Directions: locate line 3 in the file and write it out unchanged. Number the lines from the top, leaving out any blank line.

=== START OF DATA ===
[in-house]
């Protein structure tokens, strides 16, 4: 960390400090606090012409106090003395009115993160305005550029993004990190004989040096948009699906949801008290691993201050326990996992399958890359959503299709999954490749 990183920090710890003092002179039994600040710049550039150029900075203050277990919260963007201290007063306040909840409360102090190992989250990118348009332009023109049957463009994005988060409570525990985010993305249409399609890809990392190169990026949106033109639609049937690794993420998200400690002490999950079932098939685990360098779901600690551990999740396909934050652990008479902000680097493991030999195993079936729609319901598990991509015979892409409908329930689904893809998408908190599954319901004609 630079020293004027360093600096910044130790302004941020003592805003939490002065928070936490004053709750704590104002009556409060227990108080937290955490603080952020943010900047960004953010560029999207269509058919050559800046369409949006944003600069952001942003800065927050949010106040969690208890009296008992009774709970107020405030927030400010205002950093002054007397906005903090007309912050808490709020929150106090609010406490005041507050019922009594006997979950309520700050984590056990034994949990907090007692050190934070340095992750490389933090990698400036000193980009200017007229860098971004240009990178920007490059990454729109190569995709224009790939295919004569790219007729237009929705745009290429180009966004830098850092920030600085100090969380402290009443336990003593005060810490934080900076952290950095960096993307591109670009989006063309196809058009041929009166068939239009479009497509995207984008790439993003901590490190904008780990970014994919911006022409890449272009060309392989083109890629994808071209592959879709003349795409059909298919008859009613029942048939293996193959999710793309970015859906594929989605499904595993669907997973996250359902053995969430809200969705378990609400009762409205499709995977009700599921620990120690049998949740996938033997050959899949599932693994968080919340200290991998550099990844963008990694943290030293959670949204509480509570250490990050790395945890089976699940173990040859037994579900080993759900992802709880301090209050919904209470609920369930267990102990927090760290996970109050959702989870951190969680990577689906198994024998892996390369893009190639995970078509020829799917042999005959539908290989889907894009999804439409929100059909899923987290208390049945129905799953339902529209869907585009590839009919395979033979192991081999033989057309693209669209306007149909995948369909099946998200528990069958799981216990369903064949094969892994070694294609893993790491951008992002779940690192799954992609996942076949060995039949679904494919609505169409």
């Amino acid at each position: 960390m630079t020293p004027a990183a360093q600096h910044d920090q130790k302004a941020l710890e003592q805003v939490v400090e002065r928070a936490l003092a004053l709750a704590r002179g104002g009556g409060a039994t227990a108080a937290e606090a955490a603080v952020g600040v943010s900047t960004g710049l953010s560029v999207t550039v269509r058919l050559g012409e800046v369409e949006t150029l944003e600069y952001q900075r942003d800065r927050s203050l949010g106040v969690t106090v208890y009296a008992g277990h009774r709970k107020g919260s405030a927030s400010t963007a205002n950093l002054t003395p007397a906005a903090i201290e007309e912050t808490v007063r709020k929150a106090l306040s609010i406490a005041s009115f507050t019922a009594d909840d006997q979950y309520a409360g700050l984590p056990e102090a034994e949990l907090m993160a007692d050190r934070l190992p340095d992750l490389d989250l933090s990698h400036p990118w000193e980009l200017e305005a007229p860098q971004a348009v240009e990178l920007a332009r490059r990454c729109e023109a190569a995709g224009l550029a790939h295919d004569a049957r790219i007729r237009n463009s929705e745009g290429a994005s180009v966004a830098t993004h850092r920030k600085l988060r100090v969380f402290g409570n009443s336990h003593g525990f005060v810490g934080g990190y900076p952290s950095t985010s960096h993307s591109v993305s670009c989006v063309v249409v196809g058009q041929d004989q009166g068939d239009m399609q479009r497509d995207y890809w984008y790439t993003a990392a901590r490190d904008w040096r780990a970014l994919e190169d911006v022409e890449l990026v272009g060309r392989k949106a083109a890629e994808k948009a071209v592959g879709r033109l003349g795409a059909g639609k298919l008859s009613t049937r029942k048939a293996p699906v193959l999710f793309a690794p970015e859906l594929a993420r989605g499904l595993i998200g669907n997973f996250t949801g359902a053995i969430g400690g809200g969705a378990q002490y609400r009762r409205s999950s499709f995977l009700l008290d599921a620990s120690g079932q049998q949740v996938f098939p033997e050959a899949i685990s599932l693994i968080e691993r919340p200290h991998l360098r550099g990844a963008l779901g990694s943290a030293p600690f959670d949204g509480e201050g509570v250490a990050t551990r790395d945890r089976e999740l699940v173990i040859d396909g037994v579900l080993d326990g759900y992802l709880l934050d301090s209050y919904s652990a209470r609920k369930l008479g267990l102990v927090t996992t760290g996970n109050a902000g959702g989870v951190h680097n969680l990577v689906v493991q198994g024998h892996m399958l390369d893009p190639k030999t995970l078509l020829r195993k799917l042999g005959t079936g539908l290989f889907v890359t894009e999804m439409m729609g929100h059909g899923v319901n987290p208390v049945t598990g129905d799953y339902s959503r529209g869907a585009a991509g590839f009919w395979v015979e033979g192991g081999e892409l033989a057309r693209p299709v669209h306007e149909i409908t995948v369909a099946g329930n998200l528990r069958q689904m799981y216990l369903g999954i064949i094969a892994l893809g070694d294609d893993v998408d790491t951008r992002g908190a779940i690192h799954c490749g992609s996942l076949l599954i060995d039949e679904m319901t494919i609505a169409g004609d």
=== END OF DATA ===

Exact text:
């Amino acid at each position: 960390m630079t020293p004027a990183a360093q600096h910044d920090q130790k302004a941020l710890e003592q805003v939490v400090e002065r928070a936490l003092a004053l709750a704590r002179g104002g009556g409060a039994t227990a108080a937290e606090a955490a603080v952020g600040v943010s900047t960004g710049l953010s560029v999207t550039v269509r058919l050559g012409e800046v369409e949006t150029l944003e600069y952001q900075r942003d800065r927050s203050l949010g106040v969690t106090v208890y009296a008992g277990h009774r709970k107020g919260s405030a927030s400010t963007a205002n950093l002054t003395p007397a906005a903090i201290e007309e912050t808490v007063r709020k929150a106090l306040s609010i406490a005041s009115f507050t019922a009594d909840d006997q979950y309520a409360g700050l984590p056990e102090a034994e949990l907090m993160a007692d050190r934070l190992p340095d992750l490389d989250l933090s990698h400036p990118w000193e980009l200017e305005a007229p860098q971004a348009v240009e990178l920007a332009r490059r990454c729109e023109a190569a995709g224009l550029a790939h295919d004569a049957r790219i007729r237009n463009s929705e745009g290429a994005s180009v966004a830098t993004h850092r920030k600085l988060r100090v969380f402290g409570n009443s336990h003593g525990f005060v810490g934080g990190y900076p952290s950095t985010s960096h993307s591109v993305s670009c989006v063309v249409v196809g058009q041929d004989q009166g068939d239009m399609q479009r497509d995207y890809w984008y790439t993003a990392a901590r490190d904008w040096r780990a970014l994919e190169d911006v022409e890449l990026v272009g060309r392989k949106a083109a890629e994808k948009a071209v592959g879709r033109l003349g795409a059909g639609k298919l008859s009613t049937r029942k048939a293996p699906v193959l999710f793309a690794p970015e859906l594929a993420r989605g499904l595993i998200g669907n997973f996250t949801g359902a053995i969430g400690g809200g969705a378990q002490y609400r009762r409205s999950s499709f995977l009700l008290d599921a620990s120690g079932q049998q949740v996938f098939p033997e050959a899949i685990s599932l693994i968080e691993r919340p200290h991998l360098r550099g990844a963008l779901g990694s943290a030293p600690f959670d949204g509480e201050g509570v250490a990050t551990r790395d945890r089976e999740l699940v173990i040859d396909g037994v579900l080993d326990g759900y992802l709880l934050d301090s209050y919904s652990a209470r609920k369930l008479g267990l102990v927090t996992t760290g996970n109050a902000g959702g989870v951190h680097n969680l990577v689906v493991q198994g024998h892996m399958l390369d893009p190639k030999t995970l078509l020829r195993k799917l042999g005959t079936g539908l290989f889907v890359t894009e999804m439409m729609g929100h059909g899923v319901n987290p208390v049945t598990g129905d799953y339902s959503r529209g869907a585009a991509g590839f009919w395979v015979e033979g192991g081999e892409l033989a057309r693209p299709v669209h306007e149909i409908t995948v369909a099946g329930n998200l528990r069958q689904m799981y216990l369903g999954i064949i094969a892994l893809g070694d294609d893993v998408d790491t951008r992002g908190a779940i690192h799954c490749g992609s996942l076949l599954i060995d039949e679904m319901t494919i609505a169409g004609d």